We got jobs! Greg Fisher, Los Alamos County economic vitality administrator talks to Kathryn Fulton, community specialist at Smith’s Marketplace about the company’s hiring plans. Photo by Roger Snodgrass/ladailypost.com
When thinking about the crisis of inequality in the United States, one doesn’t have to go very far out of Los Alamos to get some striking contrasts.
Kathy Keith, executive director of the Regional Development Corporation, summed up the overall situation in Northern New Mexico in a single sentence at a recent presentation at Buffalo Thunder Resort and Casino in Pojoaque. “Without Los Alamos, we would have a poverty rate lower than Appalachia.”
That’s an enormous challenge to reckon with, especially considering the disadvantages that are baked in across generations and decades. On a state level, while much of the rest of the country was able to report a slight improvement in the poverty rate from 2006 to last September, New Mexico came in at a poverty level of 21.9, second only to Mississippi. Los Alamos County’s poverty rate, by the way, was an unsurprising 4.4 percent for 2009-2013. Adjacent Rio Arriba County’s percentage for the same period was 21.2.
The Regional Development Corporation, a non-profit organization, is the primary economic development partner for Los Alamos National Security, LLC, the partnership that manages and operates Los Alamos National Laboratory. Most of RDC’s funding comes from the Department of Energy.
Economic goals include raising the median wage, developing new businesses and retaining companies that contribute to the economic and cultural diversity of the area.
During the meeting, a member of the audience asked Keith, if she had a magic wand, how much money RDC needed to hit the “pivot point.”
“We have that conversation a lot,” Keith said. Of the 60 proposals on the table in a current round, only four of them were funded, which left a lot of jobs on the table. “We think we need to build a fund of about $5 million,” she added. “We don’t have nearly that size of funding, so our total awards this year were $144,000.”
This is another of the huge discrepancies RDC faces constantly, so it was heartening to hear a few dozen current success stories from the project specialists, who helped companies get out of a pickle or found a friendly business willing to share tips with a startup in another area.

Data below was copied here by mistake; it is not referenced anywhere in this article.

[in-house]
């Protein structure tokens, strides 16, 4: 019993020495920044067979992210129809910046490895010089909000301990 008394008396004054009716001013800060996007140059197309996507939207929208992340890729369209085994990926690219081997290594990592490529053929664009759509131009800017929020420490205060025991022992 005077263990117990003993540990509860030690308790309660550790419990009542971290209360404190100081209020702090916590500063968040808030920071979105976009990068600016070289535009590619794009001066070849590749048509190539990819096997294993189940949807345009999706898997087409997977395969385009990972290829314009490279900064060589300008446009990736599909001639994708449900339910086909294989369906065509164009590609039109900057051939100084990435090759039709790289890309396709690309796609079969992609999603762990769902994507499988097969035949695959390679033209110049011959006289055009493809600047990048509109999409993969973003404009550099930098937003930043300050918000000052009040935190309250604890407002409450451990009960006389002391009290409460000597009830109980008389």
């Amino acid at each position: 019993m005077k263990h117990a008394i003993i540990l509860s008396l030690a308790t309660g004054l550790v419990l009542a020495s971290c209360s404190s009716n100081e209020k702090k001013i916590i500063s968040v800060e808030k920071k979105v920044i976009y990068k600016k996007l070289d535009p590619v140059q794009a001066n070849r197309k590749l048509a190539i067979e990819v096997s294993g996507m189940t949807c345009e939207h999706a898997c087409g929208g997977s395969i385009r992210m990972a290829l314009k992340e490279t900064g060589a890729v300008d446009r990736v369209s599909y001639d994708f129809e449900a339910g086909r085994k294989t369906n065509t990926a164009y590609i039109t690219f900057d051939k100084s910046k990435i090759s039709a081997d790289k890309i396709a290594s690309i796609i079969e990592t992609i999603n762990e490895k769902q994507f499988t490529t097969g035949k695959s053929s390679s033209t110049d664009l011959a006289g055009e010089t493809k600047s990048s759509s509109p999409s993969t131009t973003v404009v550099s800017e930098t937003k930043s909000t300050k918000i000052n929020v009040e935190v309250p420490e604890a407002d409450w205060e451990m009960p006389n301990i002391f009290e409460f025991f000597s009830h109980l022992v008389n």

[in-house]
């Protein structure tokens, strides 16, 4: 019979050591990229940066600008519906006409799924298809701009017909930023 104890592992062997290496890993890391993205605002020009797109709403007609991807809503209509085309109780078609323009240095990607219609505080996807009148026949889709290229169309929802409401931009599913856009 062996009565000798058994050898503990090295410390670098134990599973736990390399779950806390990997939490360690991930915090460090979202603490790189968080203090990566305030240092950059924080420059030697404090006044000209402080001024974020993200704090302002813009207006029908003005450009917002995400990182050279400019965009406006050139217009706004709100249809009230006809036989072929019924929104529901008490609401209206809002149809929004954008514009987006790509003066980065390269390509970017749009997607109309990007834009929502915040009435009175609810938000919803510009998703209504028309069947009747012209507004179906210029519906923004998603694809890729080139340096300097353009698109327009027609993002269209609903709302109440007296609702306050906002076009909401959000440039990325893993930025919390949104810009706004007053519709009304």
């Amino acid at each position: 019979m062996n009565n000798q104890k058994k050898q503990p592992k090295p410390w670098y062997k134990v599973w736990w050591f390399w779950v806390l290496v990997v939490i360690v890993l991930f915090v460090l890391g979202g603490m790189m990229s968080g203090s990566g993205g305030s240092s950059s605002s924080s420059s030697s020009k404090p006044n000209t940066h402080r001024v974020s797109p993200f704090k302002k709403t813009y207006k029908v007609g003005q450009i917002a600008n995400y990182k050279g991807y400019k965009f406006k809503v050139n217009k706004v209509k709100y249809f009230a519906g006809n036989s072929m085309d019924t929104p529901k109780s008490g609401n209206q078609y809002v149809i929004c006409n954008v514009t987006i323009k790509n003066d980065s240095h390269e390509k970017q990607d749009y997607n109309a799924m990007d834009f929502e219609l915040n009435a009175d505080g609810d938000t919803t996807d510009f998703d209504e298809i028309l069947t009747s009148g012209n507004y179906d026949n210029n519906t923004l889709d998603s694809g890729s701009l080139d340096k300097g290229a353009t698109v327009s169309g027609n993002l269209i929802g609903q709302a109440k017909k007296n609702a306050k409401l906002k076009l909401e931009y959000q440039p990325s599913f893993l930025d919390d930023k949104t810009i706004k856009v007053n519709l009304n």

Carla Rachkowski manages a program that focuses on graduating technical career students. Among many other achievements, she funded a mentoring program that paid for 42 student mentorships. Jason Pfeifer advised the audience to do some networking. “Take the time and meet someone new,” he said. “It’s one of the highest indicators of success.”
When it came time for the networking after the meeting, the room was buzzing with business conversations.
Kathryn Fulton, a community specialist at Smith’s Marketplace in Los Alamos, happened to mention that Smith’s is starting a new hiring drive in the county. A rush to fill 300 positions when the superstore opened last year has not kept pace with turnover. Fulton said the company’s public relations person in Utah had suggested that someone from the local store attend this meeting.
After the presentations, she was surrounded by helpful advice, not only from the RDC, but also, among others, Greg Fisher, the county’s economic vitality administrator, Grace Willerton, a career development facilitator at UNM-LA, and Eunice Salazar.
Fulton described employment difficulties from the employee’s point of view, including the well-known problem that Los Alamos National Laboratory has such good jobs, that relatively low-wage retail jobs, which often require commuting from outside the county, are hard to fill and hard to retain.
“We had a kid come in with a suit and tie the other day, and I almost fell down and kissed his feet.” Fulton was sure his mother told him how to dress for a job interview. “And I think he was overwhelmed because everyone of us walked by and said, ‘You look nice today. Thank you for coming in today. We’ve got to get that kid a job.”
There are a lot of young people who need jobs in our region, and young adults, too, people recovering from mid-life shocks and economic disasters and seniors caught short in the changing currents of a retirement riptide.
One conclusion is fairly easy to draw. Despite all the efforts, many of them truly inspiring, we need all of the above. And then some. And judging by the huge shortfall we can see from here, a whole lot more.